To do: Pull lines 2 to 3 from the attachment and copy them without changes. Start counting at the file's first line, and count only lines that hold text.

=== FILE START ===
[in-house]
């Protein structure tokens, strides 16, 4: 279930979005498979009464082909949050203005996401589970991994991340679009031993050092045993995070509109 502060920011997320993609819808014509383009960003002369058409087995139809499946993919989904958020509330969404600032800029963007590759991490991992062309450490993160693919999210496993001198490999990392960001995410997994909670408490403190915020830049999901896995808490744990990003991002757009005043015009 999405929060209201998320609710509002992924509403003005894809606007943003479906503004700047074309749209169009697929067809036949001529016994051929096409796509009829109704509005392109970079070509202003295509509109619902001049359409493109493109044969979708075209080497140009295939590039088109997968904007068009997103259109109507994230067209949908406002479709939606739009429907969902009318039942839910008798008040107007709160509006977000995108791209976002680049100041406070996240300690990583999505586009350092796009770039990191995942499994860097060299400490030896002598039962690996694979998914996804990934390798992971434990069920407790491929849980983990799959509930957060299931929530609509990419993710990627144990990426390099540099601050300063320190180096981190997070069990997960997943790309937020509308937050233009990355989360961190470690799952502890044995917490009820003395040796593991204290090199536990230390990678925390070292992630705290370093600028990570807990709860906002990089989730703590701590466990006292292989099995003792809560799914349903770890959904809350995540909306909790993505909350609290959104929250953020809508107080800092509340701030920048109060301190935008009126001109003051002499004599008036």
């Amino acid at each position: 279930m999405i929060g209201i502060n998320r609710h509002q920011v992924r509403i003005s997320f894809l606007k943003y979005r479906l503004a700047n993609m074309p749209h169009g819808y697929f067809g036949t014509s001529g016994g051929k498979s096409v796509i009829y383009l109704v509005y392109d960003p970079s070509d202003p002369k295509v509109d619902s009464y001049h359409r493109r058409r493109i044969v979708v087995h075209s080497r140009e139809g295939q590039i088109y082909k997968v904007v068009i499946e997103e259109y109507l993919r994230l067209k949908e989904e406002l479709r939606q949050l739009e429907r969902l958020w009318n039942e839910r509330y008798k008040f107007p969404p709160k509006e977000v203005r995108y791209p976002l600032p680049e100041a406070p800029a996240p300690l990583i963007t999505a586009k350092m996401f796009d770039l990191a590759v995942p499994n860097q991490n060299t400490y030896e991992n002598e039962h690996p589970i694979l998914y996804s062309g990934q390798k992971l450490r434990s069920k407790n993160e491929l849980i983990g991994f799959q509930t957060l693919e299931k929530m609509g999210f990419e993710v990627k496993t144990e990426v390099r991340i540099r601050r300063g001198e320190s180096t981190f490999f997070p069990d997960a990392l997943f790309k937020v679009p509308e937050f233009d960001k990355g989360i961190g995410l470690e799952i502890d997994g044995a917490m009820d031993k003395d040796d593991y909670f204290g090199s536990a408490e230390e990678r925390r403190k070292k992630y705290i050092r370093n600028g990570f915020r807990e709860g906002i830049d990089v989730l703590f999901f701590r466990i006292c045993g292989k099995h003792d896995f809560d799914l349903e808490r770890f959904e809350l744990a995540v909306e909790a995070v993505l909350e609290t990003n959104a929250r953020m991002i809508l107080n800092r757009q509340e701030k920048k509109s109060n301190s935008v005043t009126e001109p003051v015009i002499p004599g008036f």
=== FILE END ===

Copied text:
């Protein structure tokens, strides 16, 4: 279930979005498979009464082909949050203005996401589970991994991340679009031993050092045993995070509109 502060920011997320993609819808014509383009960003002369058409087995139809499946993919989904958020509330969404600032800029963007590759991490991992062309450490993160693919999210496993001198490999990392960001995410997994909670408490403190915020830049999901896995808490744990990003991002757009005043015009 999405929060209201998320609710509002992924509403003005894809606007943003479906503004700047074309749209169009697929067809036949001529016994051929096409796509009829109704509005392109970079070509202003295509509109619902001049359409493109493109044969979708075209080497140009295939590039088109997968904007068009997103259109109507994230067209949908406002479709939606739009429907969902009318039942839910008798008040107007709160509006977000995108791209976002680049100041406070996240300690990583999505586009350092796009770039990191995942499994860097060299400490030896002598039962690996694979998914996804990934390798992971434990069920407790491929849980983990799959509930957060299931929530609509990419993710990627144990990426390099540099601050300063320190180096981190997070069990997960997943790309937020509308937050233009990355989360961190470690799952502890044995917490009820003395040796593991204290090199536990230390990678925390070292992630705290370093600028990570807990709860906002990089989730703590701590466990006292292989099995003792809560799914349903770890959904809350995540909306909790993505909350609290959104929250953020809508107080800092509340701030920048109060301190935008009126001109003051002499004599008036």
């Amino acid at each position: 279930m999405i929060g209201i502060n998320r609710h509002q920011v992924r509403i003005s997320f894809l606007k943003y979005r479906l503004a700047n993609m074309p749209h169009g819808y697929f067809g036949t014509s001529g016994g051929k498979s096409v796509i009829y383009l109704v509005y392109d960003p970079s070509d202003p002369k295509v509109d619902s009464y001049h359409r493109r058409r493109i044969v979708v087995h075209s080497r140009e139809g295939q590039i088109y082909k997968v904007v068009i499946e997103e259109y109507l993919r994230l067209k949908e989904e406002l479709r939606q949050l739009e429907r969902l958020w009318n039942e839910r509330y008798k008040f107007p969404p709160k509006e977000v203005r995108y791209p976002l600032p680049e100041a406070p800029a996240p300690l990583i963007t999505a586009k350092m996401f796009d770039l990191a590759v995942p499994n860097q991490n060299t400490y030896e991992n002598e039962h690996p589970i694979l998914y996804s062309g990934q390798k992971l450490r434990s069920k407790n993160e491929l849980i983990g991994f799959q509930t957060l693919e299931k929530m609509g999210f990419e993710v990627k496993t144990e990426v390099r991340i540099r601050r300063g001198e320190s180096t981190f490999f997070p069990d997960a990392l997943f790309k937020v679009p509308e937050f233009d960001k990355g989360i961190g995410l470690e799952i502890d997994g044995a917490m009820d031993k003395d040796d593991y909670f204290g090199s536990a408490e230390e990678r925390r403190k070292k992630y705290i050092r370093n600028g990570f915020r807990e709860g906002i830049d990089v989730l703590f999901f701590r466990i006292c045993g292989k099995h003792d896995f809560d799914l349903e808490r770890f959904e809350l744990a995540v909306e909790a995070v993505l909350e609290t990003n959104a929250r953020m991002i809508l107080n800092r757009q509340e701030k920048k509109s109060n301190s935008v005043t009126e001109p003051v015009i002499p004599g008036f």